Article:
Silicon Valley Housing Crisis Examined at Symposium in San Jose City Hall
Regionalism, CEQA, community opposition to density and other issues were on the menu of items discussed Thursday at the “Housing 2.0: Reimagining the Housing System in Silicon Valley” symposium held at San Jose City Hall.
The event, organized by the Knight Foundation and other groups, featured three panel discussions with government officials, developers and nonprofit heads.
The first panel, moderated by TechCrunch journalist Kim-Mai Cutler, focused on the lack of regional housing policies as well as the lack of funds to build affordable housing.
San Mateo County has a program called 21 Elements, which facilitates coordination between its 20 cities and county government when the Association of Bay Area Governments hands out housing unit requirements every seven years. Through the program, cities can trade different unit allocations with each other.
The Cities Association of Santa Clara is currently exploring setting up a similar program, said Executive Director Rania Mohsen.
There is still no enforcement mechanism to compel cities to actually build the housing units they’re allocated by ABAG, and Mountain View Director of Community Development Randy Tsuda was pessimistic about the chances that cities with diverse interests would willingly coming together to make real change.
“Without some mandate from the state or a regional body, it’s going to be incredibly difficult to get a regional housing policy in the Bay Area,” he said.
Tsuda added that talk of regionalism and housing equity can divert attention from the need of cities taking a look at their own policies and making sure they’re fulfilling their own housing needs.
Ken Kirkey, planning director of the Metropolitan Transportation Commission, suggested the Bay Area should raise its own funds for housing needs, similar to how counties raise money for transportation through tax measures.
But Tsuda suggested a different funding source.
“I really see the need from the private sector side to create an endowment for below market-rate housing.”
KQED radio host and reporter Rachael Myrow moderated the second and third panels.
One topic of discussion was community opposition to affordable housing and higher-density projects in their neighborhoods.
Sand Hill Property Co. Managing Director Reed Moulds talked about his experience leading that company’s Hills at Vallco project in Cupertino, which would transform a decrepit mall into a mixed-use development of homes, retail, offices and parks. Sand Hill has submitted signatures for an initiative to approve the project that would appear on Cupertino’s November ballot.
“As a developer, you need to roll up your sleeves and talk to the community,” he said. “It’s not just talking to city council anymore … you’ll have too many surprises if you don’t get out there and talk to everybody.”
Moulds said those discussions shaped the community benefits the company included in the project, including reserving 20 percent of the 800 units for seniors, education and nonprofit spaces and $40 million in “net benefits” to the local school district.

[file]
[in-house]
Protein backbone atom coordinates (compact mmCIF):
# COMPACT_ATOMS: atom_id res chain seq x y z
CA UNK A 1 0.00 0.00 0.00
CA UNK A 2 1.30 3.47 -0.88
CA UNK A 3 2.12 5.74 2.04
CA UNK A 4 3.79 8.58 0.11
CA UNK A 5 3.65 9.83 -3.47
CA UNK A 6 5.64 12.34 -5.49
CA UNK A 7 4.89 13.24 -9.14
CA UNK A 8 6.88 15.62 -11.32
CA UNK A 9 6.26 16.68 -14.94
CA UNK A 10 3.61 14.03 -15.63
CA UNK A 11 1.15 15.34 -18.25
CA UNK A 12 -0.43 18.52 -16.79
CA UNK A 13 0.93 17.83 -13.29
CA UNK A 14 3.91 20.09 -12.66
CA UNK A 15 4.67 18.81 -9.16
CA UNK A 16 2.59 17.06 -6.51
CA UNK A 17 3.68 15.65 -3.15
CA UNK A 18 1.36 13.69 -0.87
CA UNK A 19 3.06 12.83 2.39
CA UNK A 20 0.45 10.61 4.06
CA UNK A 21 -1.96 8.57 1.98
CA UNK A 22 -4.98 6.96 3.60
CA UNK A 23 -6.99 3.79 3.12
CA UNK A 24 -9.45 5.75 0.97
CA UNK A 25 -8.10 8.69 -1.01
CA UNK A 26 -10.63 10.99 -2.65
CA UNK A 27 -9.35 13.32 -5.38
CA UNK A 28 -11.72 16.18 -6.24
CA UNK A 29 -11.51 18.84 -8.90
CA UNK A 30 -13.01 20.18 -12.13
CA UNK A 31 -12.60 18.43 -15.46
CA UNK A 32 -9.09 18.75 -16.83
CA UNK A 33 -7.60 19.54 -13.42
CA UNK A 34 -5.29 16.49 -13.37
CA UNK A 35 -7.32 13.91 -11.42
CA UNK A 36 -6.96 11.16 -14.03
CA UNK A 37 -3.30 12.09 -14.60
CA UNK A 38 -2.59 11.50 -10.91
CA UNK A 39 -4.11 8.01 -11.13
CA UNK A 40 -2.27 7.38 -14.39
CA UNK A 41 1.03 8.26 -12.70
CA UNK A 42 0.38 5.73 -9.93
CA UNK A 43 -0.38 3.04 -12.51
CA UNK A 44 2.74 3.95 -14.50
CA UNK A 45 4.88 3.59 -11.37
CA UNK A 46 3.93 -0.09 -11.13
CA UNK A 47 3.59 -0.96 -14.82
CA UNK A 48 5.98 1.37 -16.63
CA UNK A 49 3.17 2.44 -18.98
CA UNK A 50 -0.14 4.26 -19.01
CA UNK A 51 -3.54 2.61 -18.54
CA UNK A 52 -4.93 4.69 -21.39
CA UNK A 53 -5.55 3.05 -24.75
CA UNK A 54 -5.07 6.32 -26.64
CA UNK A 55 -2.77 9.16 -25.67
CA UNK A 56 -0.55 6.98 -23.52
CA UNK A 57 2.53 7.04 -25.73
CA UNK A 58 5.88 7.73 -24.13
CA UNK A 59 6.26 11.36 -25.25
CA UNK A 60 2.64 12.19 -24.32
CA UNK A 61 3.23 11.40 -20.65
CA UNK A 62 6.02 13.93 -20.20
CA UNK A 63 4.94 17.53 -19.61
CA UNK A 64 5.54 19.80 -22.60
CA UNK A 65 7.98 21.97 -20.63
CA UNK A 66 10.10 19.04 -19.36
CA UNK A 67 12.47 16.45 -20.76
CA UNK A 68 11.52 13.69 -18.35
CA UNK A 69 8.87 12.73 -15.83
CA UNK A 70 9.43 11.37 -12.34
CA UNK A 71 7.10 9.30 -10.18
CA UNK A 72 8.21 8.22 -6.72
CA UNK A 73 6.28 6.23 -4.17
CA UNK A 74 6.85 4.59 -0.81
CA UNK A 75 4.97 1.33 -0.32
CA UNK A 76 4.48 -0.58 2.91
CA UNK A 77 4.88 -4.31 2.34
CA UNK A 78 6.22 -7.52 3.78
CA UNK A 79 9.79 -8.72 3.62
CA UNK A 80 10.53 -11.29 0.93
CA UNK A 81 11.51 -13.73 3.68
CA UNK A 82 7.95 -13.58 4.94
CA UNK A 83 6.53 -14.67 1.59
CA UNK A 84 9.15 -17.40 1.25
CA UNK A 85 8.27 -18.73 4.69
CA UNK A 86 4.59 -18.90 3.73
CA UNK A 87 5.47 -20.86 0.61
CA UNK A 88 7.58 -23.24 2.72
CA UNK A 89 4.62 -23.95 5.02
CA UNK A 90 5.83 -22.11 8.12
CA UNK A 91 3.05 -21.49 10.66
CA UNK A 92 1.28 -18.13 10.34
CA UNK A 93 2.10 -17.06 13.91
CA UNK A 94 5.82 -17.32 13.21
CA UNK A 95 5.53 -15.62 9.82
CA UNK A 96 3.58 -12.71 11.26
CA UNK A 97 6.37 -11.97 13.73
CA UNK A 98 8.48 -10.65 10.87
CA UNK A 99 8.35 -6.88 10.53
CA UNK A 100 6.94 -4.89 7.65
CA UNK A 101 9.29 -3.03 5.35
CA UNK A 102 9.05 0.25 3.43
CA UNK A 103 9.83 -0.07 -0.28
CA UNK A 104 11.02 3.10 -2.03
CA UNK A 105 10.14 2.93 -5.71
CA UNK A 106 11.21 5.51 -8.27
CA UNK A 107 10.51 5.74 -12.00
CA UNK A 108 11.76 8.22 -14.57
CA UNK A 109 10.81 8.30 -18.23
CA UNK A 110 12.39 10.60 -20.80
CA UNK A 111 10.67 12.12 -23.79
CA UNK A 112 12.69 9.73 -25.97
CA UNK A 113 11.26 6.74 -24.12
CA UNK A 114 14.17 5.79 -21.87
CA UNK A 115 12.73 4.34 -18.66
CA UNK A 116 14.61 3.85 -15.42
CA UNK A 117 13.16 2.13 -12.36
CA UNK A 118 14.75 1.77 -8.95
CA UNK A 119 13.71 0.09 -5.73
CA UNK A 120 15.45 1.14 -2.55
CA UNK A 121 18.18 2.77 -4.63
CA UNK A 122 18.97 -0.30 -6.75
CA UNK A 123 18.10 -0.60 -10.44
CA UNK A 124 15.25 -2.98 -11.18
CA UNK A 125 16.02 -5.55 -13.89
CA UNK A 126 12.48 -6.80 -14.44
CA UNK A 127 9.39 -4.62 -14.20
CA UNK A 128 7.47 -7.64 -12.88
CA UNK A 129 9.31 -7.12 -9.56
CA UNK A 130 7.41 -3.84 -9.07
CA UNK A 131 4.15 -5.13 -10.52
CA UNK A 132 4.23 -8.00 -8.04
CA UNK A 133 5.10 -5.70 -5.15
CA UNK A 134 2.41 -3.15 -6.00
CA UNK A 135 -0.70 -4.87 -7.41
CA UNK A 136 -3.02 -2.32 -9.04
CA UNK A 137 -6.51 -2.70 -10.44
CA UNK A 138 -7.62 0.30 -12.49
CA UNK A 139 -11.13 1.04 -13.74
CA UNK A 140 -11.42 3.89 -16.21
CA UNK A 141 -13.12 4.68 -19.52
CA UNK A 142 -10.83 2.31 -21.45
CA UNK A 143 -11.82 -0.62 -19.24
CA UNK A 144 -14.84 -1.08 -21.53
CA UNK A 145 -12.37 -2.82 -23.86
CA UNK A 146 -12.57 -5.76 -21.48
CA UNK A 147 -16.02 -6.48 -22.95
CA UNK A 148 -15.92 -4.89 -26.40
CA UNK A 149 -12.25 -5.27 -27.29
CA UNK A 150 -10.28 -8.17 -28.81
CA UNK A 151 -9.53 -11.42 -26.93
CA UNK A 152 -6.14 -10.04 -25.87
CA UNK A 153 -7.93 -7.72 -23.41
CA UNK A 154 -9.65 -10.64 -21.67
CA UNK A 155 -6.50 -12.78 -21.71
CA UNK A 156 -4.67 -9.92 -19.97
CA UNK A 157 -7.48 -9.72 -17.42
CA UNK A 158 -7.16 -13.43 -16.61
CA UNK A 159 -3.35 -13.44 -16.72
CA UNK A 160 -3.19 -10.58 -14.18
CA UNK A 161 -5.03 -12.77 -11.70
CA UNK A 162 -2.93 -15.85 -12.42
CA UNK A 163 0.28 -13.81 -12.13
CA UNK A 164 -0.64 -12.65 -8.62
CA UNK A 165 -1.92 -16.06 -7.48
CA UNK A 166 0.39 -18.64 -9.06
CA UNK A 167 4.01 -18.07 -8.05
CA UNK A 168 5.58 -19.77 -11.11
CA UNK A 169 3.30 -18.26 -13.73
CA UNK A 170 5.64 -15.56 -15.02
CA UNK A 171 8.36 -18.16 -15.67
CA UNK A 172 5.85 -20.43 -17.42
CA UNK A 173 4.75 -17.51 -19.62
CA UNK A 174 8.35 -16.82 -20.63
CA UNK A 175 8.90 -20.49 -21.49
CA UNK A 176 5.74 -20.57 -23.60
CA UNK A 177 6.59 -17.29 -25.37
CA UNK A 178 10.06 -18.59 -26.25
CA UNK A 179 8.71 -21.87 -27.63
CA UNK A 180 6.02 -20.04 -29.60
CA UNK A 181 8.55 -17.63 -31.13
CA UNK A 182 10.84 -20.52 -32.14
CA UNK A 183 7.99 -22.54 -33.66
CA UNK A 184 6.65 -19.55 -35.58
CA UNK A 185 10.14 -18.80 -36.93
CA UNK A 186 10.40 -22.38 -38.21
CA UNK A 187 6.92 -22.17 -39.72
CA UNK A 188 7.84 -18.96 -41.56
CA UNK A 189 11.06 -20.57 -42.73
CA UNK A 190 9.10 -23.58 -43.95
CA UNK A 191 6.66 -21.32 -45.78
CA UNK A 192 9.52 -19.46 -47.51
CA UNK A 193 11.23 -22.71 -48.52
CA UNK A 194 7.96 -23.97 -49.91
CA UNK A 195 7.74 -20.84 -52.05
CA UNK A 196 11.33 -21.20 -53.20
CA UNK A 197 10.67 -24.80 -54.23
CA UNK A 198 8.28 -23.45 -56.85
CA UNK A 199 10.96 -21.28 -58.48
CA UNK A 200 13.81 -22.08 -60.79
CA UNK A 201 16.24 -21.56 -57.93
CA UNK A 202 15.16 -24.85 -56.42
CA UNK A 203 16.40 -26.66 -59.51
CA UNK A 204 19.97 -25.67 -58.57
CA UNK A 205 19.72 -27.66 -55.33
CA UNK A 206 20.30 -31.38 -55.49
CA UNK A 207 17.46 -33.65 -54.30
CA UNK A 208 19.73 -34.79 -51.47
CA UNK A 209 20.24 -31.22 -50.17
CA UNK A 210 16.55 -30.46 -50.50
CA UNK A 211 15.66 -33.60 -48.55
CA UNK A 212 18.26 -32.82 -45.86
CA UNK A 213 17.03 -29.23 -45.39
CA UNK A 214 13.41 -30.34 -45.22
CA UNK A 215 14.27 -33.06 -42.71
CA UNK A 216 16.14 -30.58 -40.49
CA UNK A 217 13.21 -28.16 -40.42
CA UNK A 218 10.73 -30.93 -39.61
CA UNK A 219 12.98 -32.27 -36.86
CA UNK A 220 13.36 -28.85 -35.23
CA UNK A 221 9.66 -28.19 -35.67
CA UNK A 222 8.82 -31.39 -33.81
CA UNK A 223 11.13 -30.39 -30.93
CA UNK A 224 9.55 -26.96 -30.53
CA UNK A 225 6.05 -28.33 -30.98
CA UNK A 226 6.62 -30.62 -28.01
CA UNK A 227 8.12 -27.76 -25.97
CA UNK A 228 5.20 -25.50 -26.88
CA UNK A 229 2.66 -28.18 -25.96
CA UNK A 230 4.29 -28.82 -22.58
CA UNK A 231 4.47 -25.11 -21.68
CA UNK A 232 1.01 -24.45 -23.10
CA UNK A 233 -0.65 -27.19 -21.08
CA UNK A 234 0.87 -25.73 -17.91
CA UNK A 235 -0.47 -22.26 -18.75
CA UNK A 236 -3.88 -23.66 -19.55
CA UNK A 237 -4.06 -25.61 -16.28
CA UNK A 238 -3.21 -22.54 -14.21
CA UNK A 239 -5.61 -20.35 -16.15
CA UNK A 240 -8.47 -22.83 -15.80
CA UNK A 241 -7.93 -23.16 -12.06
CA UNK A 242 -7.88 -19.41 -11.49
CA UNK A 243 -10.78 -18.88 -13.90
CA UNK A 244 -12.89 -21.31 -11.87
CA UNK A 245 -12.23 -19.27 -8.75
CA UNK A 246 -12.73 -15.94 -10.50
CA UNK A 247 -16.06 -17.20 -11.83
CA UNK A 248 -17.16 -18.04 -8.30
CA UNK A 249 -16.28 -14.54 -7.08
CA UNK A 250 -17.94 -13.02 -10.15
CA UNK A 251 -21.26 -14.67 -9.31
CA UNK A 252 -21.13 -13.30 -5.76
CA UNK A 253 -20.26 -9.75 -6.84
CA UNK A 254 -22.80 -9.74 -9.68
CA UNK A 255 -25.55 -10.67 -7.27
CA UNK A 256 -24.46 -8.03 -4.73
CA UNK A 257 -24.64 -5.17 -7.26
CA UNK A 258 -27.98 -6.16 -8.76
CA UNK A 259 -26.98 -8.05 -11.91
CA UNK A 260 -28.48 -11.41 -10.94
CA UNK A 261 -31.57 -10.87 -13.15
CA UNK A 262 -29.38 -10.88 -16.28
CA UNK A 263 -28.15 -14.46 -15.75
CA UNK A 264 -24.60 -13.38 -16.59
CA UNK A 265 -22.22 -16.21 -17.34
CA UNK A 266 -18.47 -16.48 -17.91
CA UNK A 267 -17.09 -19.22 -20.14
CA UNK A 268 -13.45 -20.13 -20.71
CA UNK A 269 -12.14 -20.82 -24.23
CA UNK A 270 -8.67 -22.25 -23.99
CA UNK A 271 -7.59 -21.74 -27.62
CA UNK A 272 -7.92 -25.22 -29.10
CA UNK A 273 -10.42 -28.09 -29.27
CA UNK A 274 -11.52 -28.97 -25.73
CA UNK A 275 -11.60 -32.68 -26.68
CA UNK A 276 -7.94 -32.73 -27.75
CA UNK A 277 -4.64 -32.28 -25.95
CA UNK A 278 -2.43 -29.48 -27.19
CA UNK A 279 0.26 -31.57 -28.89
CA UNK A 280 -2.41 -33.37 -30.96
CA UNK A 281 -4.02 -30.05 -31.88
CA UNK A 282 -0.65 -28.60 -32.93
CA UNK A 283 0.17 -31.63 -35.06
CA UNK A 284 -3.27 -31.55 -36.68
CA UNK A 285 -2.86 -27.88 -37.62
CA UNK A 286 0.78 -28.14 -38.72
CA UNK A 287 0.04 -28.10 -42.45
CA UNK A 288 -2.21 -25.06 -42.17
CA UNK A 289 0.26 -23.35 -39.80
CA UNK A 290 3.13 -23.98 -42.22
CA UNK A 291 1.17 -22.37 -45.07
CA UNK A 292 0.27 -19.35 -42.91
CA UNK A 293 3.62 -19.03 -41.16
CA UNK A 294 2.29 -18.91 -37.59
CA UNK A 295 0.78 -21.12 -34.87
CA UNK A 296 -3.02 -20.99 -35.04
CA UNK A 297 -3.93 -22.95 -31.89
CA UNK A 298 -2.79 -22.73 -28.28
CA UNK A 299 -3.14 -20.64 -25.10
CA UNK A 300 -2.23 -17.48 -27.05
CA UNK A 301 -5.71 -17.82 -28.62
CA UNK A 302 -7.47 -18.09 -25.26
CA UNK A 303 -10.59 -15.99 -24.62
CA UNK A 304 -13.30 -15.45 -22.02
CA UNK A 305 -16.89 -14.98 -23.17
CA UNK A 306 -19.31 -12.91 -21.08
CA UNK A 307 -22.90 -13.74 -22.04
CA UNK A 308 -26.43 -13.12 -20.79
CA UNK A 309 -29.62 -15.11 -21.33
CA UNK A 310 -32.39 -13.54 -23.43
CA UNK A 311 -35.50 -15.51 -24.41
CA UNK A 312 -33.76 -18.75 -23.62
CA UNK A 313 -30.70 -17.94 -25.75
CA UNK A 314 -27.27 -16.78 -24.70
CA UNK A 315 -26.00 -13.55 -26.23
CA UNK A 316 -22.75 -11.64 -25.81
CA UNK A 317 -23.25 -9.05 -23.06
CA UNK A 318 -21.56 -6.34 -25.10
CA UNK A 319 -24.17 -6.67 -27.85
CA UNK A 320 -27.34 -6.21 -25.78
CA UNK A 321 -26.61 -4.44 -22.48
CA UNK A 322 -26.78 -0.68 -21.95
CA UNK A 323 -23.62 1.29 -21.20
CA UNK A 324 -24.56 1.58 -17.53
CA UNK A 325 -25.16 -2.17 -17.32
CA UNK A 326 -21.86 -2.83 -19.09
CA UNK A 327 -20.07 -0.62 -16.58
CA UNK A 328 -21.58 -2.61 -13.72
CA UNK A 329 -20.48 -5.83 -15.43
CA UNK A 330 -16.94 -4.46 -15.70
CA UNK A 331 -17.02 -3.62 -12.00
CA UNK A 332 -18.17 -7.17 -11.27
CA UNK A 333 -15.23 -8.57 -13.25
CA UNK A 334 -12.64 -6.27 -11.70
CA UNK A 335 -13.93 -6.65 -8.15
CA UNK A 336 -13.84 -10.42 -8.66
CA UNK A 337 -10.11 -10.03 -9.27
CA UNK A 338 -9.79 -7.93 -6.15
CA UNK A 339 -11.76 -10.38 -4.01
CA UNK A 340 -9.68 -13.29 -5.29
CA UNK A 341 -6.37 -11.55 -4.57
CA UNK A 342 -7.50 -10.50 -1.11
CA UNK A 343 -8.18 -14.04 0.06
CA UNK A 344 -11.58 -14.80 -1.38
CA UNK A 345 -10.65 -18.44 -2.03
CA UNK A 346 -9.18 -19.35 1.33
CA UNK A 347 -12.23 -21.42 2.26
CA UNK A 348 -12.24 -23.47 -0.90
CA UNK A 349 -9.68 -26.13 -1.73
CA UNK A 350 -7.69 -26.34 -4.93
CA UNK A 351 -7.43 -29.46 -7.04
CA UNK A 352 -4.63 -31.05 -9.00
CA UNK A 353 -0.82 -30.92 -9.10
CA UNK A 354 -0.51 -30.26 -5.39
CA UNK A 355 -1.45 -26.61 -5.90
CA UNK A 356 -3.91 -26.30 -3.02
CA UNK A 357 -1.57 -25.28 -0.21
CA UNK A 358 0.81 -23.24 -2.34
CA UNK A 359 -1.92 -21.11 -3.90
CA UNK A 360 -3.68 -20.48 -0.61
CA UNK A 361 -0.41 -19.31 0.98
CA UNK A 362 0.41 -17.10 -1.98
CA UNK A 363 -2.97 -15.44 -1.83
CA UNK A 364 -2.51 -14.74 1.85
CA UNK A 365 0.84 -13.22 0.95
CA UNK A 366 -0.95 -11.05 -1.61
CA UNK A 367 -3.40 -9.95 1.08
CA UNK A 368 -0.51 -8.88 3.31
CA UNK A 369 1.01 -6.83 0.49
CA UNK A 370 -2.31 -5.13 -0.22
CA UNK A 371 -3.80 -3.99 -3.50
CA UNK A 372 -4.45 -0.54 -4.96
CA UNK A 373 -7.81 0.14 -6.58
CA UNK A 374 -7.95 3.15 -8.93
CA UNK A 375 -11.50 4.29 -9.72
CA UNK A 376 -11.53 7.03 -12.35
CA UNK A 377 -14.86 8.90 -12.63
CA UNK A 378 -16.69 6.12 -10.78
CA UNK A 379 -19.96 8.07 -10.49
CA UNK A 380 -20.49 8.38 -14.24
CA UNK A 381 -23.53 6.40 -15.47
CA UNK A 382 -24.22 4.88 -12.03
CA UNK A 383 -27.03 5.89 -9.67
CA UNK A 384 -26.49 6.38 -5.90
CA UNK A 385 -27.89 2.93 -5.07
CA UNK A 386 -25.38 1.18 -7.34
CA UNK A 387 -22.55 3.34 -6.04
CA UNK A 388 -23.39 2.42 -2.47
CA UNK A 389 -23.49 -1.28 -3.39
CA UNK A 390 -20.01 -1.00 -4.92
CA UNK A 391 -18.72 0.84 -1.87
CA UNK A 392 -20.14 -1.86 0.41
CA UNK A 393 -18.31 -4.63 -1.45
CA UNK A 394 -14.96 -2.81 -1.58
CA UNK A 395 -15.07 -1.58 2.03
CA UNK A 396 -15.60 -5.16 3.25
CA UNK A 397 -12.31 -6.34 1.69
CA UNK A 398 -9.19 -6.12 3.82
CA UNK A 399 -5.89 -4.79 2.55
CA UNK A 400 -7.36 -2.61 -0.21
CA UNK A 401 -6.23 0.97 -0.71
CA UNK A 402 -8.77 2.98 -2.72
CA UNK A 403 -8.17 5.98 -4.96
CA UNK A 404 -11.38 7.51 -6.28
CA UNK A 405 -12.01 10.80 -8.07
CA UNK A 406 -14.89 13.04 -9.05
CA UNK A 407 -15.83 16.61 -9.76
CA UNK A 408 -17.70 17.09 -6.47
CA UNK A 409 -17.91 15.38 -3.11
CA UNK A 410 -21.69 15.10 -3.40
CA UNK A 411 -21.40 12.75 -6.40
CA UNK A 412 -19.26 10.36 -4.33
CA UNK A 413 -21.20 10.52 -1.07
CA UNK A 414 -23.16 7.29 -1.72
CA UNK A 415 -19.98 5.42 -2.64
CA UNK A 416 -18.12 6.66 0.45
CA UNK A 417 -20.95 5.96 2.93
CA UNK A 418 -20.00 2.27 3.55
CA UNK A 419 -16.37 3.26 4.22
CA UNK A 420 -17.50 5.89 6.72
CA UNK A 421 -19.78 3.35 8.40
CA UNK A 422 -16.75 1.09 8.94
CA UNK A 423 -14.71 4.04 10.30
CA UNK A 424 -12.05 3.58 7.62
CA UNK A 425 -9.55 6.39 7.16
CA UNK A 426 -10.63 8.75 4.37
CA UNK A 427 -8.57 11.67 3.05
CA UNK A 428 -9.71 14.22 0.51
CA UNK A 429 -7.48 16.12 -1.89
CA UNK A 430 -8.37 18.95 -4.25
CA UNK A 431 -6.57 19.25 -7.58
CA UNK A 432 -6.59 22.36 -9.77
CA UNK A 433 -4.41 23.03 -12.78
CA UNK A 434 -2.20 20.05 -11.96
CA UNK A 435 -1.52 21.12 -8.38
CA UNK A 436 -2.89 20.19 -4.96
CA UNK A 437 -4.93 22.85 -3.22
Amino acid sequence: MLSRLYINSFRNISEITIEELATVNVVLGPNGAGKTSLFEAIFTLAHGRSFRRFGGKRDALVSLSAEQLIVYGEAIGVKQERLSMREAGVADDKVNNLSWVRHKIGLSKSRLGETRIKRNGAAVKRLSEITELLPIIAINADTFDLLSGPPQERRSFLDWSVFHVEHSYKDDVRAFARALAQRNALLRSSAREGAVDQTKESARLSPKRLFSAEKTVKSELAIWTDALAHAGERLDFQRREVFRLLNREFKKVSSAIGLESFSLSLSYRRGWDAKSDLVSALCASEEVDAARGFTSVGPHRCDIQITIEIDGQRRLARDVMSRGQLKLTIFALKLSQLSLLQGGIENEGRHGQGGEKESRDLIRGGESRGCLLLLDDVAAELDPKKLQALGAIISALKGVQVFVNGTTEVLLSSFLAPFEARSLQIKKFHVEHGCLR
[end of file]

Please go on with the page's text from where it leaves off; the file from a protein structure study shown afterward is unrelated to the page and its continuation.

“It all starts with the schools,” Moulds said.
Jan Lindenthal from affordable housing developer MidPen Housing agreed.
Lindenthal said a common barrier to getting affordable housing built in a community is residents’ belief that children from lower-income households will degrade local schools, an opinion she found offensive.
“Why are you joining those things?” she asked.
Architect Daniel Parolek provided ideas about how to make relatively dense development acceptable in single-family neighborhoods.
In a slideshow, he showed a brick structure that could have been a large single-family home, similar to other houses in the neighborhood. Instead, the building was a four-plex that had a density of 72 units per acre.
Parolek, a principal at Opticos Design, coined the phrase “Missing Middle Housing” to describe the undersupply of units for middle-income households. He compared current planning and zoning practices in most cities to polaroid cameras. He said policies should be reviewed both to match the reality on the ground in cases where density already exceeds zoning restriction and to reflect current needs.
Around a dozen homeless and renter advocates showed up to the meeting, many with signs related to displacement issues.
Rent control and displacement were not topics of discussion, except for a passing reference for Kirkey of the MTC, when he said both the “histrionics” of rent control advocates and the dogmatism of supply siders were not helpful to finding solutions.
“What is your answer to displacement, Mr. Histrionics?” Shaunn Cartwright, a San Jose housing activist, yelled out to Kirkey from the crowd. Kirkey did say that he thought rent stabilization was appropriate in some communities, and Cutler tried to engage with Cartwright briefly, but the issue was not discussed further.